There is so much space around our words now, around our selves. We try to wake up early in the mornings and make coffee. Some days we get dressed like the garden may notice us differently, like something like this may matter. There is an importance to our rituals. The lull in a lullaby; they keep us sane, certain, safeguarded in the confines of pants from the terror of all the world staying indoors. We speak to our shadows and tell each other to spend more time in the sunshine. I drag a chair outside, read a Nabokov I bought when I was in love with someone else. I sound out the words: Ada or ardor. I nurse my plants like going to church. A new leaf finally unfurls after a 10 hour drive from that home to this and I run to my dad and present this occurrence like a diploma. I like to think I’ve made something of this hard time, somehow fashioned from all the anxious minutes and terrible 2 ams something better than before. On one of the never-ending Sundays I almost believe I have. I cook and we eat food I lyingly call Mexican and play a game my brother left behind. We spend time together. We talk. It’s not nothing.
There are calls from across the seas; some I answer and some I don’t. My new friends love me and look after me and ask if today I feel a little less like screaming. Some days I forget about what came before. Only once I turn the light off do the fears, those old friends, come out. They can smell my weakness, but at least they only show face in the dark.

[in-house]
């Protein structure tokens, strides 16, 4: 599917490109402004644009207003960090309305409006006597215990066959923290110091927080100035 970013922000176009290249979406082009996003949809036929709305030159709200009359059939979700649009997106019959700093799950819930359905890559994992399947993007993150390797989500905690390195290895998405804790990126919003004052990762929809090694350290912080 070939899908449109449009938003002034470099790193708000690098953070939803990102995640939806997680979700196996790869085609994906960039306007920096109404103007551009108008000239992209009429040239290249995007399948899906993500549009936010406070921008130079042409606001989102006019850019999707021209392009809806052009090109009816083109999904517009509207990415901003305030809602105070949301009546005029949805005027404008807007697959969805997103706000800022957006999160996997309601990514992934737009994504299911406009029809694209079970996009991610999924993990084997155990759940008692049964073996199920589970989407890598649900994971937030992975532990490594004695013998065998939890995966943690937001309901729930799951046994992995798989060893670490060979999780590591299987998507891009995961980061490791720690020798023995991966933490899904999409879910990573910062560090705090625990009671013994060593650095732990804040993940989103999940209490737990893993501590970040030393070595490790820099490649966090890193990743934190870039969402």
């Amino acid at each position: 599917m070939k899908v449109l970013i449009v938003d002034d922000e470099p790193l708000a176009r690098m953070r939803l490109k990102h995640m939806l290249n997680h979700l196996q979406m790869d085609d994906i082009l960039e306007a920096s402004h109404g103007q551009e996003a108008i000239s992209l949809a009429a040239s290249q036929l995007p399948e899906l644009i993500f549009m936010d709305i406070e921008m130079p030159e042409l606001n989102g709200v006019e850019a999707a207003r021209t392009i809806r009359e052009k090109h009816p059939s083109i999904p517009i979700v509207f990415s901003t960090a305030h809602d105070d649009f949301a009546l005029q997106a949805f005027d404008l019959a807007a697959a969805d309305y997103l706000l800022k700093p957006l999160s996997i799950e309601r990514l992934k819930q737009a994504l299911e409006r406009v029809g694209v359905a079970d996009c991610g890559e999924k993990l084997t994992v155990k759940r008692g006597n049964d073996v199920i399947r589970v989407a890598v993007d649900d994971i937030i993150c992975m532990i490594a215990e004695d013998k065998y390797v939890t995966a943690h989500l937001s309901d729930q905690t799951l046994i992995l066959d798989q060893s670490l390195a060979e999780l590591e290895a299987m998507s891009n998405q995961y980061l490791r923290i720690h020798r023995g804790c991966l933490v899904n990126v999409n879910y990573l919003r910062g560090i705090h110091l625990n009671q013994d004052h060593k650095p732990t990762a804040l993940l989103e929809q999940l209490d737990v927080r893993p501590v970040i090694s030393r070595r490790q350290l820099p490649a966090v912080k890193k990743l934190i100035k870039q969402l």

I keep writing, for school and for friends and even on the good days for myself. I make plans. I try not to let the nighttime-news shatter them fully. The whole world is scared and sometimes that feels like we might still find the tenderness we lost in its horrors. My housemate tells me from afar, I am speaking from my privilege and I still, always, never seem to see our world’s fractions. She is mostly right, but still. Hope is as necessary for facing the outside world as our masks are.
The world feels like a we for the first time in a long time, even as it seems easier to hate the ones who refuse to be encompassed. Angry people put their freedoms above the lives of others, and I read Levinas and Butler from the safety of my childhood bed. There is always the Other and there is always the idea of infinity. I hope we come out of this with love rather than hate. I hope we let the infinite terror of uncertainty mold, not break, us. I hope my dad plays me more songs he likes and that my mother keeps cooking. I hope the world, this world, in its endless uncertainties survives. I hope I hope.